| NEW YORK
NEW YORK A federal jury on Thursday convicted two former fundraising associates of John Liu, a Democratic candidate for mayor of New York City, a setback in Liu's attempt to emerge from a crowded field to succeed Michael Bloomberg as mayor later this year.
Jia Hou, the Liu campaign's former treasurer also known as Jenny, was found guilty of three of four counts against her; she was cleared of the fourth count. Xing Wu Pan, a fundraiser for the candidate also known as Oliver, was found guilty of both counts against him.
U.S. prosecutors said the two were part of a conspiracy to fraudulently obtain money from the city's donation-matching program and that the conspiracy was thwarted only by a federal investigation.
"As the jury found, Jia Hou and Oliver Pan stuck a knife into the heart of New York City's campaign finance law," U.S. Attorney Preet Bharara, the chief federal prosecutor for Manhattan, said in a statement.
"Cases like this give the people of New York yet another reason to be troubled by the electoral process," said Bharara, who has made corruption cases against political figures a hallmark of his tenure.
Bharara brought two separate corruption cases against New York politicians last month, accusing some of selling their votes and another of trying to bribe his way onto the ballot for mayor. Those cases have yet to come to trial.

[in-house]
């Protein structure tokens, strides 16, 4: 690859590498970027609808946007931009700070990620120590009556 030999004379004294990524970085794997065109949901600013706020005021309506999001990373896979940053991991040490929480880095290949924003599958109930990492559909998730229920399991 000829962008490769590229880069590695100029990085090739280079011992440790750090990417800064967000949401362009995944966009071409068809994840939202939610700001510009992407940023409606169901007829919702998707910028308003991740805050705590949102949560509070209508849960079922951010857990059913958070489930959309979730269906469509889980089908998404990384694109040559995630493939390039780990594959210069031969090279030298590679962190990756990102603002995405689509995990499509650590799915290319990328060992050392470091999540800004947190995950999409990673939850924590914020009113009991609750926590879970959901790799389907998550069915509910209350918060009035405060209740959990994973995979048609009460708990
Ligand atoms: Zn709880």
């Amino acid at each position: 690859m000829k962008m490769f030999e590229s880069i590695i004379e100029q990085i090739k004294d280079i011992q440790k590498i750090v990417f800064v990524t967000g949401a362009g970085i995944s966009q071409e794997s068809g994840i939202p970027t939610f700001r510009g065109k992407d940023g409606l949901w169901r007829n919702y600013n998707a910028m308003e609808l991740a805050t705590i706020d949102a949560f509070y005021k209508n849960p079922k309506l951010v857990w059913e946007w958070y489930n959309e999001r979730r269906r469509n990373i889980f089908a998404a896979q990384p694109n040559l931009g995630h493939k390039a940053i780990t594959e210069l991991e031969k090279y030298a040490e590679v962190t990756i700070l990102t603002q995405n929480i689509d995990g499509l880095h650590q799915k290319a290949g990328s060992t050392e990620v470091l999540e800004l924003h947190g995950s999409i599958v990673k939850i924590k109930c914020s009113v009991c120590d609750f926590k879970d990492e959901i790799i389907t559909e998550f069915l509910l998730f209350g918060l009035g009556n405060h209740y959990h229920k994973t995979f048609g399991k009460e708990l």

Liu, the city's comptroller, was not charged and denied knowledge of any wrongdoing. After the verdicts he issued a statement in which he spoke well of Hou but neglected to mention Pan.
"I am deeply saddened by the verdict. I continue to believe in Jenny being a good person and exceptional individual," Liu said, vowing to press on with his campaign.
After one day of deliberations, the jury convicted Pan of conspiracy to commit wire fraud and attempted wire fraud, each charge carrying a maximum sentence of 20 years in prison.
Hou was acquitted of conspiracy to commit wire fraud but convicted of attempted wire fraud, obstruction of justice and making false statements.
Sentencing was set for September 20, or 10 days after the Democratic Party primary. Liu ranked third in the Democratic field, according to an NBC New York-Marist poll conducted earlier this month.
"Anytime you have a conviction it's a bad news," said Doug Muzzio, a professor of public affairs at Baruch College, the City University of New York. "It's got to hurt. The question then becomes how much does this hurt."
Lawyers for both defendants promised to appeal, after having accused the prosecutors during closing arguments of being "obsessive" in their pursuit of the case.
"Any political campaign has to be very concerned that the U.S. government is going to be looking at New York City politics in that way," said Gerald Lefcourt, who represented Hou.
Hou was described by her lawyer on Wednesday as an overworked, inexperienced 24-year-old "ingénue" when she was hired, who tried her best to follow complicated fundraising rules and to deal with donations from businessmen who admitted in earlier testimony they sometimes misled her to mask irregularities.
Pan's lawyer said his client agreed to recruit more than a dozen so-called straw donors only at the persistent urging of a wealthy Texan businessman whom he considered a friend and possibly a future business associate.
Pan learned later the man was an undercover FBI agent investigating Liu's campaign.
(Additional reporting by Ellen Wulfhorst; Editing by Daniel Trotta, Leslie Adler and Tim Dobbyn)